Album of the Week: Prurient – Rainbow Mirror

Jeff Terich
Prurient Rainbow Mirror review Album of the Week

Dominick Fernow’s body of work is fairly difficult to get one’s head around, let alone get one’s hands on. He’s released dozens of albums, EPs, limited cassettes and singles under the name Prurient, not to mention the various other works he’s issued as Vatican Shadow, Christian Cosmos, Exploring Jezebel or any of the band’s he’s performed with, including Cold Cave and black metal duo Ash Pool. Yet somehow Fernow’s releases as Prurient just keep getting more sophisticated, beautiful and, perhaps counterintuitively, longer. Yet for as complicated as it is to find a natural, even accessible entrypoint into the Prurient catalog, Fernow’s only made that part easier. His 2015 double-album Frozen Niagara Falls, for instance, was to date his most breathtaking set of music, equal parts industrial noise and haunting ambient soundscapes. The grim darkness and frigid beauty reflected the most chilling depths of winter with both a harrowing emotional resonance and a spacious, unusually melodic sensibility.

Rainbow Mirror, Prurient’s first full-length (and then some) in two years, takes the sprawl of Frozen Niagara Falls and expands on it further. It’s an almost absurdly long set of music at nearly three and a half hours in length, and its vinyl edition is spread out across 14 sides. That’s technically not an album—it’s a box set. But the wealth of material here—the vast majority of its tracks stretching beyond 10 minutes apiece—is consistently among the most captivating and hypnotic of Fernow’s career. Rainbow Mirror is also the first release since the noise project’s origins to feature a three-piece band of sorts, with Fernow joined by Matt Folden and Jim Mroz. That doesn’t account for anything near a live band feel—it’s not as if a three-piece Prurient all of a sudden sounds like Cream or The Police—but this new phase of Fernow’s ever-evolving noise outlet is one of its most fascinating.

Where Frozen Niagara Falls balanced the delicate beauty of dark ambient and film score-style material with metal screams and industrial-EBM synths, Rainbow Mirror is frequently more meditative and subliminally gorgeous. Static bathes the entirety of its 15 lengthy tracks, but that static comes in different shades and textures. The first track that was released from the collection, “Naturecum,” is driven by a series of squealing frequencies, its initial impression more like that of the eerie shortwave broadcasts of The Conet Project than anything more explicitly musical. In time it transitions into a synth buzz that changes tone gradually, the entirety of the composition thoroughly unsettling, but highly attractive as a result. Fernow doesn’t let out a visceral brand of aggressive, harsh noise here. It’s subtler, portioned out in gradual segments and drawn out for more dramatic effect.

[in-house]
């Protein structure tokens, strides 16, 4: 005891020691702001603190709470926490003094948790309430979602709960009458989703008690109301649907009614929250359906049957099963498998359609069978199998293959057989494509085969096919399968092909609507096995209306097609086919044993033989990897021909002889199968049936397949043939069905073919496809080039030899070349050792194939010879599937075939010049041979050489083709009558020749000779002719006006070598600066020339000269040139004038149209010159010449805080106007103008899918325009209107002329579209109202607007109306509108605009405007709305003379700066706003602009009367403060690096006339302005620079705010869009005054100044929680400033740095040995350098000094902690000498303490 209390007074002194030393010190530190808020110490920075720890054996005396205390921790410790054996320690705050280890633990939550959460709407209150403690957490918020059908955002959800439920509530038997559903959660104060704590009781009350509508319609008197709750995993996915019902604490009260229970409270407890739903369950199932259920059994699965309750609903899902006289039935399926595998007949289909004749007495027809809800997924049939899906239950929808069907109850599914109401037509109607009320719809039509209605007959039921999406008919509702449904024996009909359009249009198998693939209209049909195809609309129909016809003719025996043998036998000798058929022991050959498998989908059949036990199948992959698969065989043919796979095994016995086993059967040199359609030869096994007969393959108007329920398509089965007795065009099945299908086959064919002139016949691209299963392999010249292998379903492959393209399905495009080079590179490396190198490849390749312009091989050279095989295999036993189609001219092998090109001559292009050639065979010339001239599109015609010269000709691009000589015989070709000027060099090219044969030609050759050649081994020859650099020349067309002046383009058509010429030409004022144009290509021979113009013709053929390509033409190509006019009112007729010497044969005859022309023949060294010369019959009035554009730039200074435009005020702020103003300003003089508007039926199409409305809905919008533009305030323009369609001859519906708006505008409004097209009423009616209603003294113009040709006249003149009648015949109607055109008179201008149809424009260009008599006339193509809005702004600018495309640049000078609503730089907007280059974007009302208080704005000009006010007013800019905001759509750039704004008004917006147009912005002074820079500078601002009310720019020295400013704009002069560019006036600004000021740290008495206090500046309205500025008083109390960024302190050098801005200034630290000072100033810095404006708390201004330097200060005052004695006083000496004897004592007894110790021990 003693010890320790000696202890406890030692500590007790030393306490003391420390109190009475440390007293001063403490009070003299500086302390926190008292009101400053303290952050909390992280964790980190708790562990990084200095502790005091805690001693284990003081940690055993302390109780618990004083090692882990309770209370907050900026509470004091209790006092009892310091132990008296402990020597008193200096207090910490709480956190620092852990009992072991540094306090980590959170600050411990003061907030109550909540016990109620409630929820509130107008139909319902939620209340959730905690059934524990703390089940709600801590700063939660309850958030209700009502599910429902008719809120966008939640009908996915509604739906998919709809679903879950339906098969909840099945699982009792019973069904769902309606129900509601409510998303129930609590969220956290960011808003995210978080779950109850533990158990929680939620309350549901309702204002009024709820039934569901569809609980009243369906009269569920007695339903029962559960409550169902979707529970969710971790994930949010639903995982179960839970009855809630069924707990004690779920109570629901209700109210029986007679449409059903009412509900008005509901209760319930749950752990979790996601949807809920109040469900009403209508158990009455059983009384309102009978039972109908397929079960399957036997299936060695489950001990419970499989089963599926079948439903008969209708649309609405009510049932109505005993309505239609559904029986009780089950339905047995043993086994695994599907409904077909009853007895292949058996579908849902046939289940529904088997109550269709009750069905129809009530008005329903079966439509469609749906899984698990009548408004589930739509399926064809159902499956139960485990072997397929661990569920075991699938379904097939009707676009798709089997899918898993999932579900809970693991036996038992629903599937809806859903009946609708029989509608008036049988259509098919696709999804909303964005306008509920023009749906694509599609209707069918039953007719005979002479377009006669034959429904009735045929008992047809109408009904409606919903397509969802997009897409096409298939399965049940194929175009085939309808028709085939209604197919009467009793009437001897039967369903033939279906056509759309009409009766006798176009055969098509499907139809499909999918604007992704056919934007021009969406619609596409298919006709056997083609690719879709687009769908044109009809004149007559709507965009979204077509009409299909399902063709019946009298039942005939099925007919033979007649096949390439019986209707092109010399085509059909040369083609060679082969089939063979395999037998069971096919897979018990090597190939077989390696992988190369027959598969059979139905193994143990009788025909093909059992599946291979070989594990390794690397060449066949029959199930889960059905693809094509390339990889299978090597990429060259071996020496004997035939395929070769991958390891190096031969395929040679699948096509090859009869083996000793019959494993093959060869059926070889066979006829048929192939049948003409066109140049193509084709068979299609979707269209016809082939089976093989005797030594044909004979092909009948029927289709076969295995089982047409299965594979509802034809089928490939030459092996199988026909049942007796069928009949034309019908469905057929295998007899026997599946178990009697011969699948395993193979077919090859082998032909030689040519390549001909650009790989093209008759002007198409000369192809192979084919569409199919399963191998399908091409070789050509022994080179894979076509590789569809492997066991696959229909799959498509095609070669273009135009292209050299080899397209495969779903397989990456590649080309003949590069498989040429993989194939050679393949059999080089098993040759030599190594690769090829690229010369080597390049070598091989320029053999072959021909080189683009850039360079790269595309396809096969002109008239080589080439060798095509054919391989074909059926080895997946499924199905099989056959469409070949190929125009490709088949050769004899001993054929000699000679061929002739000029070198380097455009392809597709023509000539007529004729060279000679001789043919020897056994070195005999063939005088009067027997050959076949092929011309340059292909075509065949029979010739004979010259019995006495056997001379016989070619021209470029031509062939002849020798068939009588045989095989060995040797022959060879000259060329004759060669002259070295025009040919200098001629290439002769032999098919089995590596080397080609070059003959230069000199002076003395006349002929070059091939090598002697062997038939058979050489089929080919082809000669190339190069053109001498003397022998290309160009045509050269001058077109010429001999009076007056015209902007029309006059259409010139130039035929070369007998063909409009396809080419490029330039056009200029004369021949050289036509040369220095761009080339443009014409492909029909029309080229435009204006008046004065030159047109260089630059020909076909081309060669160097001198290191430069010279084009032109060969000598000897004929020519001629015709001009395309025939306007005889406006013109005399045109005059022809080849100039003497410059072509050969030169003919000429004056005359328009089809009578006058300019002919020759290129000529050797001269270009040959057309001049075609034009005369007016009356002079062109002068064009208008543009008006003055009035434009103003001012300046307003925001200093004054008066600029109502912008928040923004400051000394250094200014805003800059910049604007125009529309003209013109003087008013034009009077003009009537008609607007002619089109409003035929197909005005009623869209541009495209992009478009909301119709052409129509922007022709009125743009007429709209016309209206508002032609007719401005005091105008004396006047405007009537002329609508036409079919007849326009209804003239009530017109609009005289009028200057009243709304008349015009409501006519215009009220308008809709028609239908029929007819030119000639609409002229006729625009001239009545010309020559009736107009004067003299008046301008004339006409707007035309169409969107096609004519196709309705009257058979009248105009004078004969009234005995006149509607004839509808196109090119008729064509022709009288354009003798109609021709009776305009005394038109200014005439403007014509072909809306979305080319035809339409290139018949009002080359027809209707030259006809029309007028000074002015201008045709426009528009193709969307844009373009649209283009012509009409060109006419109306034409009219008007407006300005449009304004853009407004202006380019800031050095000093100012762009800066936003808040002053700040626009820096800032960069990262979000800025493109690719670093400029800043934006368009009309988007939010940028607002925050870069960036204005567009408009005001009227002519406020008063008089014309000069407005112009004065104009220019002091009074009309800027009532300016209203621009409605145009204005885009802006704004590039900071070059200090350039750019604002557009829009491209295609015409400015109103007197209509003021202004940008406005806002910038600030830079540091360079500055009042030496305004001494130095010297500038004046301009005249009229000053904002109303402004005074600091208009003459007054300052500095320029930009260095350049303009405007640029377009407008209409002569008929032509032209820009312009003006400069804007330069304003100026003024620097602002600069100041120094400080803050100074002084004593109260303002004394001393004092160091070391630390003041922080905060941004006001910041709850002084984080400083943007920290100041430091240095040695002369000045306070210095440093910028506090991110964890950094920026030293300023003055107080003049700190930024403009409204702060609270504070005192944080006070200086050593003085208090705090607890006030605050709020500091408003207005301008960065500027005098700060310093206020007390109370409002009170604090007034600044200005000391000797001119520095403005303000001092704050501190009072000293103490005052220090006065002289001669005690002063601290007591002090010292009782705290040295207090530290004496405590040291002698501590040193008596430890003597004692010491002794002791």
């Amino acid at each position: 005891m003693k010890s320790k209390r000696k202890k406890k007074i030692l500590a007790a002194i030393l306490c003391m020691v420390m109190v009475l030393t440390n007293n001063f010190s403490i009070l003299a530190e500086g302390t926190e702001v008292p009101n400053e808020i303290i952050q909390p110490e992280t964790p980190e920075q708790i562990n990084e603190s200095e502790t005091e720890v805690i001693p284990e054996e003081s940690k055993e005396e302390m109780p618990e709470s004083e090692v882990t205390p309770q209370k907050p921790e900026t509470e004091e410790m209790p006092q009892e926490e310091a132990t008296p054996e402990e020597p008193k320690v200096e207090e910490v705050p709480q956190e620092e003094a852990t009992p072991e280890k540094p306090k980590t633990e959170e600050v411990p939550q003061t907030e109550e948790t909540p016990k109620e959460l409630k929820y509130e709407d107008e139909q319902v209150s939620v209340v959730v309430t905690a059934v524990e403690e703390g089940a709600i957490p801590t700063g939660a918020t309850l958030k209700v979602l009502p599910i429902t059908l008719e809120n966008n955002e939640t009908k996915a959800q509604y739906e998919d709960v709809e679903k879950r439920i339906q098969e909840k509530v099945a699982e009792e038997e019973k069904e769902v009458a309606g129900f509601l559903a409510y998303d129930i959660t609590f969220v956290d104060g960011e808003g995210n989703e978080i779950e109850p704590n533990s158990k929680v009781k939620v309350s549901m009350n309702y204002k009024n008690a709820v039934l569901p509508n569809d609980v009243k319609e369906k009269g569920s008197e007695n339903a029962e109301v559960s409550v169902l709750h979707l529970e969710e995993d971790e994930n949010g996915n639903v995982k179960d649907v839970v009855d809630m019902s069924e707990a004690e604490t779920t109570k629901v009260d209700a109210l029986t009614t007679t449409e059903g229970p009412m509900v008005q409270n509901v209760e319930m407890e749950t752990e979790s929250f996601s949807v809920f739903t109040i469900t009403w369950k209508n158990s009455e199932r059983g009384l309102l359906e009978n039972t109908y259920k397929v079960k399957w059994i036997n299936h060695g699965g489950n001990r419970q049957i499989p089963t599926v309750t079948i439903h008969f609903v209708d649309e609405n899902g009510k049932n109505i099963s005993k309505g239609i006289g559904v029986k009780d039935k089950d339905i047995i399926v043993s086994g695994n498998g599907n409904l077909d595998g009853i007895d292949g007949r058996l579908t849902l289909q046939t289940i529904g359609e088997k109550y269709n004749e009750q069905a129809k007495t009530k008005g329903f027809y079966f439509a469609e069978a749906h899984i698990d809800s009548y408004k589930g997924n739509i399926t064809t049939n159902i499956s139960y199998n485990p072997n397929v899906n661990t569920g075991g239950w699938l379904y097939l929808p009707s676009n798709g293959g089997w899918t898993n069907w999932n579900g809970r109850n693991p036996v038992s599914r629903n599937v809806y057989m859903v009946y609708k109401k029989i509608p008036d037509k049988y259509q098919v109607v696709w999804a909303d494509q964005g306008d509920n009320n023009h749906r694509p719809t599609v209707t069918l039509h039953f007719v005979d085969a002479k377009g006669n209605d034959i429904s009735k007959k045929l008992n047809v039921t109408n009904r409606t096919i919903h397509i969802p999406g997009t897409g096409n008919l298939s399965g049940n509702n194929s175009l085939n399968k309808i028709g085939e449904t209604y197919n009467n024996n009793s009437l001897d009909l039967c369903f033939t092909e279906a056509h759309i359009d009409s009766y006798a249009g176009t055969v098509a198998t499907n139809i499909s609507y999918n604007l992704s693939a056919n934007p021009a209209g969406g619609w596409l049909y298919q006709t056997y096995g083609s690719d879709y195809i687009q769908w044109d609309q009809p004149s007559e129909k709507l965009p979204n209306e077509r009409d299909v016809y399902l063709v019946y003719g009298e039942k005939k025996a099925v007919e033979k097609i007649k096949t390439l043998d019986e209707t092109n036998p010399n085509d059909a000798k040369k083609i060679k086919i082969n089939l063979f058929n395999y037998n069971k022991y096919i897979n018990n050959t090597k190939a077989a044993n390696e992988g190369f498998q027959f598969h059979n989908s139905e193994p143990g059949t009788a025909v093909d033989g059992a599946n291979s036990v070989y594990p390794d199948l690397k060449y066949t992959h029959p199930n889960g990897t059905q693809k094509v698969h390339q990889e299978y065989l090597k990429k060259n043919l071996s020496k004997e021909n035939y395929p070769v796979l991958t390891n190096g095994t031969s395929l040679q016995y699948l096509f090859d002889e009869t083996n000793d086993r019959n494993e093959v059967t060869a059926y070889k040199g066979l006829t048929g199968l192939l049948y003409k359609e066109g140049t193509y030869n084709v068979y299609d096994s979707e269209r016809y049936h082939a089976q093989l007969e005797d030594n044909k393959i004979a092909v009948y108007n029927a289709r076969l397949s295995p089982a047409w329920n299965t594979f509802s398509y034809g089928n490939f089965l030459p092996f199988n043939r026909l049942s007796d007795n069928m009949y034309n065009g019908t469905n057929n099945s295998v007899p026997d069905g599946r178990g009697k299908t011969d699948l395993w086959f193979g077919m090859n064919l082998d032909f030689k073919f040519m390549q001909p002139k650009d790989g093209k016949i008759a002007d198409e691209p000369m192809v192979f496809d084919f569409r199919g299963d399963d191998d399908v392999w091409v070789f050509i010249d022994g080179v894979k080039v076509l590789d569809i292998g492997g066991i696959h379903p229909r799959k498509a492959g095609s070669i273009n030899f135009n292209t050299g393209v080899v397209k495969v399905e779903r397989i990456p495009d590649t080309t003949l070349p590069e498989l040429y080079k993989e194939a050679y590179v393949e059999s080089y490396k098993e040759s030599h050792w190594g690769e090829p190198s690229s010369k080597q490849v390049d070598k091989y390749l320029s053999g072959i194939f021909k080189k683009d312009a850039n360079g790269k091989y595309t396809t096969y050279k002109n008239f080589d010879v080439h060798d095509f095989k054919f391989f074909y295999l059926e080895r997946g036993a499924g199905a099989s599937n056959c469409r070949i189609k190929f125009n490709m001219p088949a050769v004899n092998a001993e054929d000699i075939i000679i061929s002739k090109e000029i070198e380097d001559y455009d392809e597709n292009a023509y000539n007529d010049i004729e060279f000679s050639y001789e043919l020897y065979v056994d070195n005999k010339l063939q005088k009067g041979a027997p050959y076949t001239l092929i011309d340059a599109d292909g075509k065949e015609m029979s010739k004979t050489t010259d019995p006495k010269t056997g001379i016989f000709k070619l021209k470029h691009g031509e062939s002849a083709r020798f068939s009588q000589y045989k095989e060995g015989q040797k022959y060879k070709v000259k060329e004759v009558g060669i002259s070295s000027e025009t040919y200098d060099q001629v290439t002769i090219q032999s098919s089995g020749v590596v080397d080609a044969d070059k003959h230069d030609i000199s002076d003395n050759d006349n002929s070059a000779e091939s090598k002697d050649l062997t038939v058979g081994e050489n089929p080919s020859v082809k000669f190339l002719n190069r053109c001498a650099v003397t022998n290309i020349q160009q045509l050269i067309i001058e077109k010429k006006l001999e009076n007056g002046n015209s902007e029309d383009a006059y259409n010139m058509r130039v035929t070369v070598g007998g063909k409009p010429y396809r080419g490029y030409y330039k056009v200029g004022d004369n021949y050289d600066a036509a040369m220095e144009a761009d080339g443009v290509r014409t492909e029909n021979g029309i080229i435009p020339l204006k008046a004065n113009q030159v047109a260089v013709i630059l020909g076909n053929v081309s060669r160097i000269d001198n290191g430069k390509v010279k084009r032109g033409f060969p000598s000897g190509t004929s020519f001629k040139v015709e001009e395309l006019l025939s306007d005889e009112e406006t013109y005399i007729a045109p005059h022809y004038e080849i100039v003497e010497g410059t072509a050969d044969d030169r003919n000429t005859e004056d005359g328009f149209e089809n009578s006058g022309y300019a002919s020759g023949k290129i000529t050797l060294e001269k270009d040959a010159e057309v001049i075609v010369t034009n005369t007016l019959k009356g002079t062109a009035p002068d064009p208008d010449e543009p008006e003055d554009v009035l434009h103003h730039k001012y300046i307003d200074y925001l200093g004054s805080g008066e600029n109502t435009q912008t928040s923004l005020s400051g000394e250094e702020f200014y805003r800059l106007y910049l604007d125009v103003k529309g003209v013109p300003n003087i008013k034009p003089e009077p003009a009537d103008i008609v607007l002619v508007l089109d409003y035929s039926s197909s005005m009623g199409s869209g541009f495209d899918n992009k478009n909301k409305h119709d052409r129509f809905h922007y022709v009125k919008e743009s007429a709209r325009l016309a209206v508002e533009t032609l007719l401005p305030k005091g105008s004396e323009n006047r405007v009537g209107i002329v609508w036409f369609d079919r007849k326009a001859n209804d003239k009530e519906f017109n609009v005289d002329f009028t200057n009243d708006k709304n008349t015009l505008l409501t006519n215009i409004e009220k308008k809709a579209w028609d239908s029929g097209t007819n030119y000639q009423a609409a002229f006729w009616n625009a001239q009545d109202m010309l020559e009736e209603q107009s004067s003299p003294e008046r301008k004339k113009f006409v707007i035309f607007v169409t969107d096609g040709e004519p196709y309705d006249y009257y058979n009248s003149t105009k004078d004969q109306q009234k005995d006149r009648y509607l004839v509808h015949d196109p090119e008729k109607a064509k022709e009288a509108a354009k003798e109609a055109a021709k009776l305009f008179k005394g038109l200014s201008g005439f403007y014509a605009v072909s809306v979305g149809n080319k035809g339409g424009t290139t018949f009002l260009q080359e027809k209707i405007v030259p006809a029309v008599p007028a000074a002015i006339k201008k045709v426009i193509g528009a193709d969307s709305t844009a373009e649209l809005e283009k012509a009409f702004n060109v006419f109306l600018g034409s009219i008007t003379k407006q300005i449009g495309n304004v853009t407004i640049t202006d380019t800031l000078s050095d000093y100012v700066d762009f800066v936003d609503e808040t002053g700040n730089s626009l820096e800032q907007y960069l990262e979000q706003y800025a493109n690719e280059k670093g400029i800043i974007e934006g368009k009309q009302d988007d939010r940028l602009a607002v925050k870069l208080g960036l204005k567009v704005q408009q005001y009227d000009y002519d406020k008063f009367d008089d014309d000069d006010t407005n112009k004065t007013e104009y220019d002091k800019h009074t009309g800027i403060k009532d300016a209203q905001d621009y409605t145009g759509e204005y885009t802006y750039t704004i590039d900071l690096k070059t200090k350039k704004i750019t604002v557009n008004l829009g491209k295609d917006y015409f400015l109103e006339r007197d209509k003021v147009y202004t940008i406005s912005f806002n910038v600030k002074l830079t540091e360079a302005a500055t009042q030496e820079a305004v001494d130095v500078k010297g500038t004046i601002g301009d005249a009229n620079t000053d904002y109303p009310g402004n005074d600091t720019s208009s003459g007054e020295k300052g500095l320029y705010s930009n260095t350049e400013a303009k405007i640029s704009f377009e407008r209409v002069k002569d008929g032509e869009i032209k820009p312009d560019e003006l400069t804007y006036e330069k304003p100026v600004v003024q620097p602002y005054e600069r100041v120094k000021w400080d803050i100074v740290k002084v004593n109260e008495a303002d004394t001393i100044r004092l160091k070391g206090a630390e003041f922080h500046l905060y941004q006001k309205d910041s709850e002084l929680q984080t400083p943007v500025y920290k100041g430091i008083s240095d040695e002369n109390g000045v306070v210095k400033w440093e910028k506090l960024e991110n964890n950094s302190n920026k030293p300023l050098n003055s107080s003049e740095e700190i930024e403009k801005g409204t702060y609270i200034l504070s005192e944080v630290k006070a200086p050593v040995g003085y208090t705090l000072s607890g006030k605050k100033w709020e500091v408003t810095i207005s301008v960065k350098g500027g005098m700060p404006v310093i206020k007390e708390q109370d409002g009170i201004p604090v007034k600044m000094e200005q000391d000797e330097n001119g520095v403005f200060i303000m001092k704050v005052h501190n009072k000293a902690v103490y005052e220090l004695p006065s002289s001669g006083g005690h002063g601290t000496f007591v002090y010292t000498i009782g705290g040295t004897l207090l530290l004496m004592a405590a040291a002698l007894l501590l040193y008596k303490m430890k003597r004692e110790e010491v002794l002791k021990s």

That Rainbow Mirror relies more heavily upon drones than distorted screech gives it the effect of having more in common with an artist like SunnO))) than Whitehouse. And much like that duo has done in their more challenging, avant garde moments, it also reveals some of Prurient’s most patient, measured and stunningly rewarding material. “Blue Kimono Over Corpse” is pure science fiction, a clash of meditative percussion and alien synths that’s at once spacious and rich in small details. “Buddha Strangled In Vines (Part One)” likewise feels more like film score than improvisational noise, its gentle flecks of melodic material dripping and splashing amid a growing, surging mass of distorted sound in its backdrop. “Falling In the Water” is Throbbing Gristle gone ASMR, and the 16-minute “Path Is Short” is a thing of electronic doom beauty. In their own right, each of these self-contained epics is a masterpiece unto itself.

Rainbow Mirror not coincidentally arrives on the 20th anniversary of both Prurient and Fernow’s label, Hospital Productions. And while this doesn’t necessarily encompass everything that Fernow’s done in that time—even seven LPs seems to not quite capture the whole of his vision—it shows just how much progress he’s made as an artist. He’s covered an impressive amount of ground since the visceral, primitive tapes he released early on in his career, and Rainbow Mirror is to date his most breathtaking accomplishment. It is, by all means, a lot to take in—it’s hard to imagine anyone listening to the entire collection in sequence from front to back—but the rewards are overflowing. This is beauty broadcast from the darkest depths of the void.

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